Internet Payments

Secure & Reliable

Your data is encrypted and secure with us.
Godaddyseal image
VeraSafe Security Seal

Lethbridge Herald Newspaper Archives

- Page 3

Join us for 7 days to view your results

Enter your details to get started

or Login

What will you discover?

  • 108,666,265 Obituaries
  • 86,129,063 Archives
  • Birth & Marriages
  • Arrests & legal notices
  • And so much more
Issue Date:
Pages Available: 35

Search All United States newspapers

Research your ancestors and family tree, historical events, famous people and so much more!

Browse U.S. Newspaper Archives


Select the state you are looking for from the map or the list below

OCR Text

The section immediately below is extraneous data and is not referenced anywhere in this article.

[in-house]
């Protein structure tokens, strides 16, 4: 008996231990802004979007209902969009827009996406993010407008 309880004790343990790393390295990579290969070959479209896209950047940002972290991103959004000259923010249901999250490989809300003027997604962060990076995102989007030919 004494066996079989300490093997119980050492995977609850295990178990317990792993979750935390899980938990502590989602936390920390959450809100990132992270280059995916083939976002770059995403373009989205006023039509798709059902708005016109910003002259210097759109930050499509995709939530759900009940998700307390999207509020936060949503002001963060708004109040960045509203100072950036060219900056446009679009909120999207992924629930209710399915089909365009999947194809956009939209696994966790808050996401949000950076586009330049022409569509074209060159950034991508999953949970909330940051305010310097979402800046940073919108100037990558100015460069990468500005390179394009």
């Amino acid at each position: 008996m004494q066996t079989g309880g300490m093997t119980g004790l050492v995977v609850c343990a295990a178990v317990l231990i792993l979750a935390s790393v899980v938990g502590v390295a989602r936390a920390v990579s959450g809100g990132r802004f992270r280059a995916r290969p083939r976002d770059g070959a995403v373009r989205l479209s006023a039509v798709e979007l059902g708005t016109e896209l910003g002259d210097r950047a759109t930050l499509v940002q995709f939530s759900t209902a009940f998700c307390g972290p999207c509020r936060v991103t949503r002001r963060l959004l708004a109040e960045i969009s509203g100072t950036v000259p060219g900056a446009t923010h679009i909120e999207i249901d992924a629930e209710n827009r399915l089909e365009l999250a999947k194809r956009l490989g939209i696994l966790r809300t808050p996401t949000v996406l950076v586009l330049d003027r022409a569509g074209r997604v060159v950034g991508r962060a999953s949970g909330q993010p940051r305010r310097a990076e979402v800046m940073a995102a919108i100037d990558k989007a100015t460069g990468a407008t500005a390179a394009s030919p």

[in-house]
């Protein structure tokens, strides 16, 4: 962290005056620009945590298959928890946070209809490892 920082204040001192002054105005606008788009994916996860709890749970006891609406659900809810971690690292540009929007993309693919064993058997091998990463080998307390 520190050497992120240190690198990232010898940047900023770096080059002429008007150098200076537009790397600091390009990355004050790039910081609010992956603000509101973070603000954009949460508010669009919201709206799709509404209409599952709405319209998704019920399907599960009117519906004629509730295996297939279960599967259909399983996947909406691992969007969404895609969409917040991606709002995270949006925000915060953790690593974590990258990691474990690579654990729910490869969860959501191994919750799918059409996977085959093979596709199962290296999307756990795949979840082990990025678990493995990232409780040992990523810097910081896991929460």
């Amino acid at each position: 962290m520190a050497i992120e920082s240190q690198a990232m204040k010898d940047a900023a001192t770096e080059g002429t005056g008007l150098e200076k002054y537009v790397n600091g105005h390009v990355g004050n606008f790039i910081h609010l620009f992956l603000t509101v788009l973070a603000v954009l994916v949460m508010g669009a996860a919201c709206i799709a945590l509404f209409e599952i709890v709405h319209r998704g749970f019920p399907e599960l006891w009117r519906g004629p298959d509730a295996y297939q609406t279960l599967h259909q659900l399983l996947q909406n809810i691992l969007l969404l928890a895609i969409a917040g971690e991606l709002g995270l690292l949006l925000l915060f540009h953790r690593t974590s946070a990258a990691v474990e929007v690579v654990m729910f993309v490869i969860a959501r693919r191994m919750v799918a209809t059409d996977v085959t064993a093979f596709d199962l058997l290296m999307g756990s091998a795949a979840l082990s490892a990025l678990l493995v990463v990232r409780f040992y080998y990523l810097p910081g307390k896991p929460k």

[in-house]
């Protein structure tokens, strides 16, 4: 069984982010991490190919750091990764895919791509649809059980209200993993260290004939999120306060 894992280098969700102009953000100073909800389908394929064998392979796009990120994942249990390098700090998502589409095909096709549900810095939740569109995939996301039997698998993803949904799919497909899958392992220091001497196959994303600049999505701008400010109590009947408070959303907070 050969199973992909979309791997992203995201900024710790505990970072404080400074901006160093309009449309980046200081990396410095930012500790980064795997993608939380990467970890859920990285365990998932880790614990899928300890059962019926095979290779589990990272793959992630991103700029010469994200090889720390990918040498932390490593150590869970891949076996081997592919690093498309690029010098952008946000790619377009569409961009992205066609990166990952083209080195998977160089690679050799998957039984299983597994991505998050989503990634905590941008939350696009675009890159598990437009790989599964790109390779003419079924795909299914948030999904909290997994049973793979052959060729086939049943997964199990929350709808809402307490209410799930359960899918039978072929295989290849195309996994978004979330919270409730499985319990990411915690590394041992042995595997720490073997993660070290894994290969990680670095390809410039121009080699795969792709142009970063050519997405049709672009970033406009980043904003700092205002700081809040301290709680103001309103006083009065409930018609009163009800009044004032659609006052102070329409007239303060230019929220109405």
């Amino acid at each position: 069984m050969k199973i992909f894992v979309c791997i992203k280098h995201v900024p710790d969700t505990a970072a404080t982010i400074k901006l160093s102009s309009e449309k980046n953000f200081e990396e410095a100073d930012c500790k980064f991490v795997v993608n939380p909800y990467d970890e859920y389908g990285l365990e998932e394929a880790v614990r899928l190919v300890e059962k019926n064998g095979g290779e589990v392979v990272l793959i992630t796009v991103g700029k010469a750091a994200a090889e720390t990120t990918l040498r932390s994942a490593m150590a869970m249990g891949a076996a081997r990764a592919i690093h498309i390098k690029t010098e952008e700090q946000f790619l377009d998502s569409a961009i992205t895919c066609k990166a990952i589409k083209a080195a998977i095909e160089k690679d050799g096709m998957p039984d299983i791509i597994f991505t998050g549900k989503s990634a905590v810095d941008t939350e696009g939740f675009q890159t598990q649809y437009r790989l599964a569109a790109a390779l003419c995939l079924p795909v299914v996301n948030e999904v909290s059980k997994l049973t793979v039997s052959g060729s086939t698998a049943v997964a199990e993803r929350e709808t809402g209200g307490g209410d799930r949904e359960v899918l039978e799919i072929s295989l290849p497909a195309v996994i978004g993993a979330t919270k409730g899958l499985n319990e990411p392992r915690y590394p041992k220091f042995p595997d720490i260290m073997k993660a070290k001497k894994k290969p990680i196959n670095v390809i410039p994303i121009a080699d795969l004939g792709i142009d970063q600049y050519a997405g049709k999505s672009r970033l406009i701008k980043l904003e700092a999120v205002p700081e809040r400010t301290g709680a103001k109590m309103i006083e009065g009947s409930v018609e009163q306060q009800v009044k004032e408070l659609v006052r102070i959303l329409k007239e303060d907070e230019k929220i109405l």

Lethbridge Herald, The (Newspaper) - January 25, 1975, Lethbridge, Alberta Saturday, January THE LETHBRIDGE HERALD UNITED MOTORS CO. LTD. Weather Precipitation H High Prtssurt L Low Pressure Cold Frbni Warm Front MOSTLY CLEAR WEATHER Synopsis The Arctic front is moving southward across Central and Southern Alberta to- day accompanied by cloudy skies snow and slowly dropping temperatures. Winds will become northerly and gusty behind the front as it moves southward. Partial clearing will occur over much of Northern Alberta tonight with minimum temperatures dropping to the zero to 20 below range. Skies will continue cloudy over the southern half of Alberta on Sunday with afternoon temperatures in the 20 to 30 above range. -No return to milder temperatures can be expected for several days. Forecast Lethbridge Sunny becoming cloudy with snow-Hurries by mid afternoon. Winds becoming north 20 and gusty by mid afternoon. Highs near 40. Cloudy tonight and Sunday with periods of light snow. Lows near 20. Highs near 35. Calgary, Medicine Hat Sunny this morning. Snowflurries this afternoon. Winds this afternoon north 20 and gusty. Highs near 35. Cloudy on Sunday with oc- casional fight snow. Lows near 15. Highs near 30. Edmonton Cloudy today with occasional light snow. Afternoon temperatures near 20 above. Partial clearing tonight. Lows near zero. Cloudy periods on Sunday. Highs near 20 above. Columbia Kootenay Today mostly cloudy. Widely scattered snowflurries. Sunday mostly sunny Highs today 25 to 30. Lows tonight 10 to 15. Highs Sunday 20 to 25. MONTANA East of Continental storm watch tonight and Sunday Snow southwest portion spreading across southern half of the state by early tonight. Increasing cloudiness and colder with scattered snow showers north por- tion today. Snow showers continuing north portion tonight with snow locally heavy in the mountains southern portion. Snow decreasing southern portion Sunday turn- ing much colder and more snow spreading into north portion Sunday afternoon. Highs today 30 to 40. Lows tonight 20 to 30. Highs Sunday 25 to 35. West of Continental Divide winter storm watch tonight and Sunday travellers advisory southern portion today Snow continuing southern portion with 3 to 4 inches new accumulations. Scattered snow showers northern portion today and tonight. Snow decreasing and colder most sections Sunday. Highs today 30 to 40. Lows tonight 15 to 25. Highs Sunday 25 Cross-Canada Weather Canadian weather picture today: British Columbia Cloudy with sunny periods and cooler. Alberta Cloudy with snowflurries in the north. Sunny periods in the south, Saskatchewan Cloudy with snow except sunny in the extreme south. Manitoba Mostly cloudy with snowflurries. Sunny in the extreme north. Ontario Snow in the north. Partial clearing in the south. Quebec Cloudy with Maritime provinces Cloudy with snow mixed with rain along the east coast. Newfoundland Cloudy with snow. Weather around the World Weather conditions and temperatures around the world between midnight and 3 a.m. local times. Aberdeen 37 cloudy, Amsterdam 41, cloudy, Ankara 23 cloudy, Antigua 75 clear, Athens 46 partly cloudy, Auckland 72 cloudy, Berlin 41 cloudy, Birmingham 43 cloudy, Brussels 43 cloudy, Cairo 54 cloudy, Casablanca 50 partly cloudy, Copenhagen 41 cloudy, Dublin 46 rain, Geneva 43'partly cloudy, Hong Kong 64 partly cloudy, Lisbon 54 cloudy, London 45 cloudy, Madrid 46 cloudy, Malta 50 partly cloudy, Manila 75 cloudy, Moscow 30 cloudy, New Delhi 46 clear, Nice 45 clear, Oslo 32 clear, Paris 45 rain, Peking 16 cloudy, Rome 43 partly cloudy, Saigon 81 partly cloudy, Seoul 30 clear, Sofia 36 cloudy, Stockholm 32 cloudy, Sydney 64 cloudy, Taipei 64 drizzle, Teheran 34 cloudy, Tel Aviv 46 partly cloudy, Tokyo 59 clear, Tunis 45 clear, Vienna 43 cloudy, Warsaw 39 partly cloudy. Temperatures Sun sets tonight at rises at on Sunday Mayor has fingers crossed EDMONTON (CP) Mayor William Hawrelak hopes the 1978 Commonwealth Games here will not suffer from the severe inflationary costs which are troubling the 1976 Olympics in Montreal. "Looking at our own es- timates we have provided for such an eventuality, but we will know this better when we have received bids on pro- Mayor HawrelaTf said Friday. "Frankly, I'm looking for a surprise the other way. Maybe bids will be sharper." The mayor said he is behind the Games in every possible way "but not in Cadillac style." Ken Munro, ad- ministrator for the Com- monwealth Games planning unit in the city's parks and recreation department, said Friday it appears the Games facilities will cost about or million. This figure includes million for a new stadium; million for an aquatic centre; million for lawn bowling facilities, shooting range and a cycling track; million for the improve- ment of existing sports facilities; for auxilliary costs; million, for administration; for athletic equipment, and for land purchases. Mr. Munro said "that these are escalated estimates. For example, the eventual stadium cost of million is predicated on a base cost of million in terms of July, 1974, dollars. "We don't anticipate being faced with a Montreal situation, although their original estimates were probably not all that he said. Construction costs for the Olympic Games have grown to million from an original million es- timates. Medicine Hat ...........43 Vermilion...............34 Edmonton ..............37 Jasper..................35 Banff...................35 Coronation..............38 Calgary.................43 Prince Rupert Prince George Kamloops.......... Vancouver North Battleford Saskatoon Swift Current...... Yorkton ................24 Moose Jaw ..............34 Thompson 11 North Bay.....'.........26 Rcgina ..........f......35 Estevan ................37 Brandon................30 Winnipeg ...............27 Kenora 25 22 15 21 .06 16 .02 16 .02 is 21 31 .01 23 28 .05 39 19 .06 17 .09 22 6 16 .38 Thunder Bay'............31 The Pas................ 8 Dauphin............... 21 White River.............24 Toronto.................37 pttawa.................31 Montreal ...............29 Chicago ................43 Minneapolis.............35 New York ..............49 Miami..................78 Boston................. 46 Washington............. 52 Los Angeles.............73 San Diego 73 San Francisco...........58 Denver.................49 Las Vegas..............67 Phoenix ................68 Honolulu................77 Anchorage 31 44 Honolulu.............-.. 77 Mexico City.............64 Savings are Fantastic During Our CATCH-UP 75 SALE Plus the A.M.C. Buyer Protection plan, the best anywhere. Only 22 units left UNITED MOTORS CO. LTD. "SmriH UN mr i fmrtir Culwy" 302-3rd Ave. S. Phone 327-2805 Dateline Alberta Alberta author dies EDMONTON (CP) Funeral services were to be held today for Alberta author Delbert A. young, 67, who died Wednesday. Mr. Young, born in Chalk River, Ont. and brought up on a farm near Ribstone, Alta., worked as a carpenter and a private builder for several years before poor health forc- ed him to begin writing. His articles and short stories appeared in various periodicals and more than 100 of his scripts were used in national and provincial school: broadcasts. He published five novels, two of which, The Last Voyage of The Unicorn and The Ghost Ship, won the Hud- son's Bay Co. Beaver Award. Dental building sought EDMONTON (CP) The University of Alberta has ask- ed the provincial government for a million dentistry building to allow for expan- sion in its dental program, Peter Jenner, executive assis- tant to Advanced Education Minister Jim Foster, says. The U of A proposal call for increases in student ad- missions to 80 a year from 50. IOPENSATURDAYI Why do you ask so many questions? The questions we ask help us to understand your particular tax situation. We take all the time we need to prepare a complete return, then we carefully check your return for accuracy. Highest damage award Gary Edmund Thornton, 19, of Prince George, B.C., stays in an Edmonton hospital, paralyzed in all four limbs after breaking his neck while doing exercises in a Prince George high school gymnasium. He was awarded more than mil- lion Friday as damages. The award is believed to be the highest personal injury award in Commonwealth history. All back taxes paid 'Acupuncture relieves pain' WINNIPEG (CP) Acu- puncture treatments ap- parently brought relief to "more than 80 per cent of chronic-pain victims in a scientific study, says Dr.. Charles Godfrey, director of rehabilitation at Toronto's Wellesley Hospital. However, the results of the study, funded by the Ontario health department, are still preliminary and are not irrefutable proof of acupunc- ture's effectiveness, Dr. Godfrey told reporters Thurs- day. EDMONTON (CP) Mayor William Hawrelak says that as of Thursday all back property taxes and penalties owed to the city by companies in which he has an interest have been paid. "As of yesterday, nothing remains Mayor Hawrelak told reporters Fri- day when questioned about reports that the companies owed about An official in the city assessor's office said Friday, that all of the arrears were paid as of noon Thursday when Mayor Hawrelak handed over four cheques totalling The four companies involv- ed were Midcol Developments Co. Ltd., Metropolitan Investments, Garneau Developments Ltd., and Southgate Motor Inn Ltd. The official noted that the cheques covered 1974 arrears and that covering 1973 arrears WP.S paid on Jan. 17. THE INCOME TAX PEOPLE 815-ThirdAve. South. 610-13 St. North Open 9 a.m. 9 p.m. Weekdays. 9-6 Saturday. CENTRE VILLAGE MALL KIOSK Open 9-6 Daily Thurs. Fri. Till 9 Phone 329-3632 I NO APPOINTMENT NECESSARY .06 .08 AMA ROAD REPORT ai ol t today: Highway 3: Lethbridfc lo Fort Macleod and British Columbia boundary Mainly bare and dry with occasional slippery sections through the Crowsncst Pass. Trans Canada: Calgary lo BanH Mainly bare with occasional slippery sec- tions. lo Golden Partly bare in driving lanes. Up to 1" of new snow. Ploughing and sanding in progress. Golden lo Rogers PaM ReveUlokc Up to 3" of new snow. Plowing and sanding in progress. All other highways in Southern Alberta reported to be bare and dry. PORTS OF ENTRY Opening anil closing tlmts: Carway 9 a.m. to 6 p.m.; Chief Mountain, Closed; Coutts open 24 hours; Del Bonita 9 a.m. to 6 p.m.; Kingsgatc open hours; Porthill Rykcrts7 a.m. to2 a.m.; Hoosevllle 7a.m. to 11 p.m.' (Times: Mountain EASTER IN 8 TOUR VARIATIONS Your choice of 10 hotels The Westward Ho Zaby's Anaheim Hyatt House Sheraton-Anaheim Motor Hotel The Quality Inn The Inn of Tomorrow The Jolly Roger The Disneyland Hotel The Royal Inn The Newporter Inn Features; Disneyland, Universal Studios, Knotts Berry Farm, Busch Gardens, Movieland Wax Museum, The Queen Mary, Lion Country Safari, Sea World, Tijuana Mexico. DEPOSIT ISO PER PERSON CONFIRMS RESERVATION For lull details and brochure contact A.M.A. TRAVEL AGENCY 60B-5tn Avt. South Phont 328-7921 or 329-1181 Office open Monday, thru Friday a.m. to 5 p.m. Saturday to p.m. Ample Freo parking at Rear of Building During Apollo's SURPRISE SALE ;